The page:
“Structural/organization QIs” are generally defined at political level and often are limited by the availability of economic resources, thus allowing little room for doctors and medical personnel to intervene in their selection [5]. “Outcome QIs”, when measured to evaluate the ICU performance are frequently biased by case load criteria, thus inducing the paradox of better outcome in those unit that poorly define admission criteria [6,10]. “Process QIs” are often in the range of individual commitment and professionalism. Those “process QIs” proposed by ESICM (presence of routine multi-disciplinary clinical ward rounds and standardized handover procedure for discharging patients), can certainly contribute to improve the delivered quality of care, but seems rather to relate to structural/organizational features rather than actual “process control” [11].

As possible “process QIs” it is important to focus on specific aspect of the clinical management in ICUs like: titration of the continuous infusion vasoactive drugs, expressed by the ratio between the number of hours of infusion and the delivered changes in dosing; optimal O2 administration avoiding hyper or hypoxia, expressed by the values of PaO2; adequate nutrition and blood glucose management, expressed by blood glucose concentration (BGC) and hours from first nutrition; and also clinical research activity (as number of research protocol ongoing and year/publication) can possibly be included among “ICU process QIs” [14].

The use of short acting vasoactive drugs (dopamine, nitrates, etc.), that are among the most used and abused drugs in critical care [15], can provide a meaningful indicator of delivered quality of care and be used as QIs: to reach and to maintain a clinically defined hemodynamic endpoint during the stay in ICU can influence survival and complications rate of treated patient, and considering the interindividual variability in response to vasoactive drugs and the evolving clinical conditions it is of paramount importance to clearly define a tailored end point and to titrate the infusion accordingly [16]; these adjustments should prevent pressure extremes that can cause severe harm even in a short time. At the same time the collateral effects associate to the vasoactive drugs can be minimized [15,17].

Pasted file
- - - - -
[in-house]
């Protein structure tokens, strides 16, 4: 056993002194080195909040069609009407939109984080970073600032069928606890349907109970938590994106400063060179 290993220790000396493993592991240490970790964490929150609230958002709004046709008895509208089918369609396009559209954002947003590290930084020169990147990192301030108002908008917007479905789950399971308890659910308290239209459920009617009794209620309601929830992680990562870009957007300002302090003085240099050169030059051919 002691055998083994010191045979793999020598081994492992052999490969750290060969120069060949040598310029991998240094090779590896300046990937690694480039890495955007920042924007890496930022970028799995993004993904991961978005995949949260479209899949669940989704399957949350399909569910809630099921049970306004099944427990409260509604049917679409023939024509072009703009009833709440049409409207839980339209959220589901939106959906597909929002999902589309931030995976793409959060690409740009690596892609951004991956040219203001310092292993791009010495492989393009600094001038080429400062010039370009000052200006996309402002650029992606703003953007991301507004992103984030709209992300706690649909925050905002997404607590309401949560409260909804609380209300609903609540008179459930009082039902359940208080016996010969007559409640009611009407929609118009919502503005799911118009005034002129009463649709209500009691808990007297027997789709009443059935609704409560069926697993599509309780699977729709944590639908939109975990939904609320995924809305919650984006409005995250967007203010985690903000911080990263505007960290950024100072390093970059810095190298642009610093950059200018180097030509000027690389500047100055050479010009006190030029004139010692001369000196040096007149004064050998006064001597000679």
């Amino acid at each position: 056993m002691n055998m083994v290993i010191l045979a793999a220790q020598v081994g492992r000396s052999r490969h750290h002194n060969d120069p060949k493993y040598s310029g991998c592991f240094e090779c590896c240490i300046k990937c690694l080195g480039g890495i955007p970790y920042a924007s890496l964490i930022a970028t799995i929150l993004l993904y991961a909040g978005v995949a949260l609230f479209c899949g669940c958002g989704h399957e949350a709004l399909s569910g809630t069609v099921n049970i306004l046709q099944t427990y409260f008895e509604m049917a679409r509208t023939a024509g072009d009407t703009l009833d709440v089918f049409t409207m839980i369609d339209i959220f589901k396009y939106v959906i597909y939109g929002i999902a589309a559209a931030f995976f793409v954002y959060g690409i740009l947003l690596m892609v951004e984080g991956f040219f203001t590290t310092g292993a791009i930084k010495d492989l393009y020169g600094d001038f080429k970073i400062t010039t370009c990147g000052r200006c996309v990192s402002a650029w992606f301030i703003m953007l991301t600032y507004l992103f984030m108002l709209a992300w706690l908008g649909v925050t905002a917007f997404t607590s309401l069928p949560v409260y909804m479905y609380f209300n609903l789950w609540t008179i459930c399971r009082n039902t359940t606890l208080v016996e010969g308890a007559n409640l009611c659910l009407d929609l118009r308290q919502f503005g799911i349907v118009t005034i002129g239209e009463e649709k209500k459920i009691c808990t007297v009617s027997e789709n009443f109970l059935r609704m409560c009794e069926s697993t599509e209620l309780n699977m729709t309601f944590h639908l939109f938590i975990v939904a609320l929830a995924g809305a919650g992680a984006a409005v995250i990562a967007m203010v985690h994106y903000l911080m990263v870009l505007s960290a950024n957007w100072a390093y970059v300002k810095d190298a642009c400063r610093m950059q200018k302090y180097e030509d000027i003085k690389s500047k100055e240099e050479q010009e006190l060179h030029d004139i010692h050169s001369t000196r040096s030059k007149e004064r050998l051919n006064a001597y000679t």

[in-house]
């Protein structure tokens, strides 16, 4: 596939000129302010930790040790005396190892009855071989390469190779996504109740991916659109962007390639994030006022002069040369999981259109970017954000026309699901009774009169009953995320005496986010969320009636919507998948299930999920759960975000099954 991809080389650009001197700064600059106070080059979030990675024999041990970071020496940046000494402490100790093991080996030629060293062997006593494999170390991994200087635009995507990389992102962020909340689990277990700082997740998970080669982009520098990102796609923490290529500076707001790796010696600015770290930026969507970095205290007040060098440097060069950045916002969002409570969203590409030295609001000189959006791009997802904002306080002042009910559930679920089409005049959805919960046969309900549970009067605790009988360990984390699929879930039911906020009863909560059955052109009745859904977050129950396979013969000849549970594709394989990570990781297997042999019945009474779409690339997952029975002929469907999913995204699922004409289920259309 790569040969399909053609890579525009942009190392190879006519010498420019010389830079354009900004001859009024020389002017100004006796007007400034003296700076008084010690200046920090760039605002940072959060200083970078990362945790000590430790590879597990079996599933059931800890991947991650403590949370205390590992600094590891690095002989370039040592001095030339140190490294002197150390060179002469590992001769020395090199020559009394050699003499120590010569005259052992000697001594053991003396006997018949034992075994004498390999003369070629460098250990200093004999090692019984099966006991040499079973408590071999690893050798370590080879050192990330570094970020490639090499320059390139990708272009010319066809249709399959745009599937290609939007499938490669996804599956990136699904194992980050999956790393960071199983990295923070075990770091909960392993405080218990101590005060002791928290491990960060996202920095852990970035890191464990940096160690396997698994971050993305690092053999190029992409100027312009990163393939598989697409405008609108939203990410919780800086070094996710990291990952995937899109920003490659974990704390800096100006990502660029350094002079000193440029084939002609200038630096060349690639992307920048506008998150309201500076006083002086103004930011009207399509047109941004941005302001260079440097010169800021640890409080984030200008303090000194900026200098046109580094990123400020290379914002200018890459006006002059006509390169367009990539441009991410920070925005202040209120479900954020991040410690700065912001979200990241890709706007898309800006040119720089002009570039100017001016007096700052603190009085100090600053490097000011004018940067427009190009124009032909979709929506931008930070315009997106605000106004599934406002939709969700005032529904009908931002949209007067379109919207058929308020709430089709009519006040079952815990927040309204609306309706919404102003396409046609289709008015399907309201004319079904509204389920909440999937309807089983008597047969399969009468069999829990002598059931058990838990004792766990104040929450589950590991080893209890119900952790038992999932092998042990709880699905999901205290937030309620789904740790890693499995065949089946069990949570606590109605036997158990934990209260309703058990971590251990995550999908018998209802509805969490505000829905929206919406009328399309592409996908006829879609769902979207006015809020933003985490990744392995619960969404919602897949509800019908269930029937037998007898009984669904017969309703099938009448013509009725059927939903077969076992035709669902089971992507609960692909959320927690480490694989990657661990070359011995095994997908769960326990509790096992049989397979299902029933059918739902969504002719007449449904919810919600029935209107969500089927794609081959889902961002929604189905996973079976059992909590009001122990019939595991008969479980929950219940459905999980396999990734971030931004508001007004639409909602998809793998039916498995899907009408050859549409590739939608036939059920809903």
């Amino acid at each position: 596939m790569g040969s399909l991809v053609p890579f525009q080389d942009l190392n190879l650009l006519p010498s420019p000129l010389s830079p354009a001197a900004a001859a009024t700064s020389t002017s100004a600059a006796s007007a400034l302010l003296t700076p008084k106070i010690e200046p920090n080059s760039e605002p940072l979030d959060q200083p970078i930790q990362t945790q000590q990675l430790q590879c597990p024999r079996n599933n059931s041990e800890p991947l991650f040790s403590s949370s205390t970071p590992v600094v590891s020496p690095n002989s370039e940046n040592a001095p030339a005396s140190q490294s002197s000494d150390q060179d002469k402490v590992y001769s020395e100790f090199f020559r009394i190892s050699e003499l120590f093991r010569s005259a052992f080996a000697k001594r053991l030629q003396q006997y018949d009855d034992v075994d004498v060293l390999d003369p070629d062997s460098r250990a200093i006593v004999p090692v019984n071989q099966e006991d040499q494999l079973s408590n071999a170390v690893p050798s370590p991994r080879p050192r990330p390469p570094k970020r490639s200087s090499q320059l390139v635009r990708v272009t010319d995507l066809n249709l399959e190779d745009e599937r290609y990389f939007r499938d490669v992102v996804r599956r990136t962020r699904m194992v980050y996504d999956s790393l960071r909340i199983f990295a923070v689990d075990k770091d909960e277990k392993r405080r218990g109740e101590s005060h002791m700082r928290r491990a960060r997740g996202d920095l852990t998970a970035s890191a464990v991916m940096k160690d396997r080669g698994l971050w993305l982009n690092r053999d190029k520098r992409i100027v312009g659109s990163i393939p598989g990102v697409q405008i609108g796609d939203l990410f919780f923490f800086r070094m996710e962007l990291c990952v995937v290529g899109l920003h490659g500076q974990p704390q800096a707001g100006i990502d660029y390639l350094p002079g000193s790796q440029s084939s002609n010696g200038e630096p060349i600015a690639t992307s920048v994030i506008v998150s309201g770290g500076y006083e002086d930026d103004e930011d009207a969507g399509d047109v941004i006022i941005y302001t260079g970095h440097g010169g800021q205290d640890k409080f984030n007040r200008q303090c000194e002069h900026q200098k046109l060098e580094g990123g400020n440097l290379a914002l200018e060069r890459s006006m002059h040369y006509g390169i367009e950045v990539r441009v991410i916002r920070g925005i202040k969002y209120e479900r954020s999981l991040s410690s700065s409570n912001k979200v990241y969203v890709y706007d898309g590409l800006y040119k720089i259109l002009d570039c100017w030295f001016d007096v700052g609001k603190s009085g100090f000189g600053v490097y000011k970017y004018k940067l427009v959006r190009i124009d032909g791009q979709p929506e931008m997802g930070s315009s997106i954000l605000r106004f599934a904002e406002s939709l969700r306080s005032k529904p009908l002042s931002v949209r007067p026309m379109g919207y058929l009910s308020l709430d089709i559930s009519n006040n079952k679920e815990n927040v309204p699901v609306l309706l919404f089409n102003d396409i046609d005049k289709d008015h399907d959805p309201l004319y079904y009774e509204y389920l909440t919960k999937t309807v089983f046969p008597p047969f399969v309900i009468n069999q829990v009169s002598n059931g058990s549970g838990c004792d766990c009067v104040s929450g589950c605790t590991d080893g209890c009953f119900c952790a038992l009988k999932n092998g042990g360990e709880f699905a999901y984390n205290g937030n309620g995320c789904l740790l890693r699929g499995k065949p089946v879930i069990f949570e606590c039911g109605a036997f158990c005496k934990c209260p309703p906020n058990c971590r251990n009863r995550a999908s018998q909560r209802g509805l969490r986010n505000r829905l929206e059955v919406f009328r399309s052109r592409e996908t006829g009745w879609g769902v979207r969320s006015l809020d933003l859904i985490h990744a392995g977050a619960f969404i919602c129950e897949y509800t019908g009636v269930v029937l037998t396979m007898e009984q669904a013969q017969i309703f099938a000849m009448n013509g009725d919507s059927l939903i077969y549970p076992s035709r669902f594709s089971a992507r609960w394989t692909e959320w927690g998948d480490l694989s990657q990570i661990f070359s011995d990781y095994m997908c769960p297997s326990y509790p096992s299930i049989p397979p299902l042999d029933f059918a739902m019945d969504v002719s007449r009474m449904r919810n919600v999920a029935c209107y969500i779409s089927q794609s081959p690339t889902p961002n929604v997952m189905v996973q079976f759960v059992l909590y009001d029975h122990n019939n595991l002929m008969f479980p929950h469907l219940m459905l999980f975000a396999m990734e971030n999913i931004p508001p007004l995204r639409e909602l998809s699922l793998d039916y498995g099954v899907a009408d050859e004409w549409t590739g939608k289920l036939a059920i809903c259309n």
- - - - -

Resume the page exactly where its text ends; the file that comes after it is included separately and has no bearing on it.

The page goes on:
Therapeutic O2 delivery is associated with higher mortality when inappropriately excessive [18]. For patients that stay in critical care ›72h a “conservative” PaO2‹100 mmHg is associated with better survival rate than the “traditional” approach that often imply to deliver PaO2›100 mmHg, indeed the patients with the latter have a double mortality than the first approach [19]. Furthermore, excessive O2 has also harmful effects on neurocognitive functions caused by the neuroinflammation secondary the hyperoxia, generating in some subjects a condition with symptomatology and a cortical degeneration comparable to the one of Alzheimer’s disease [20]. Therefore, the correct management of the O2 administration with regular controls and monitoring has also a critical role in the quality of care provided to the patient [18].

Appropriate and early nutritional support and optimal BGC management, as proven by recent evidence, can improve survival rate and shorten length of stay of ICU patients [21-23]. The relationship between BGC and mortality in critical care treated patients has an “U-shaped” curve, with lower (‹80 mg/dL) and higher (› 180 mg/ dL) BGC values associated with higher death rate, and it is has been demonstrated that even a unstable glucose blood concentration it is linked to a higher ICU mortality [22]. Therefore, preventing hypoglycemia hyperglycemia and swings in BCG can also effectively contribute to reduce the length of stay and ICU costs [21].

Last but not least for importance, the active role in producing clinical research (that can be evaluated by the number of active research protocol and the ratio publication/year) can serve as QIs in critical care; active research groups within the personnel have been linked indeed to a higher expertise and consequentially quality of care provided [24,25].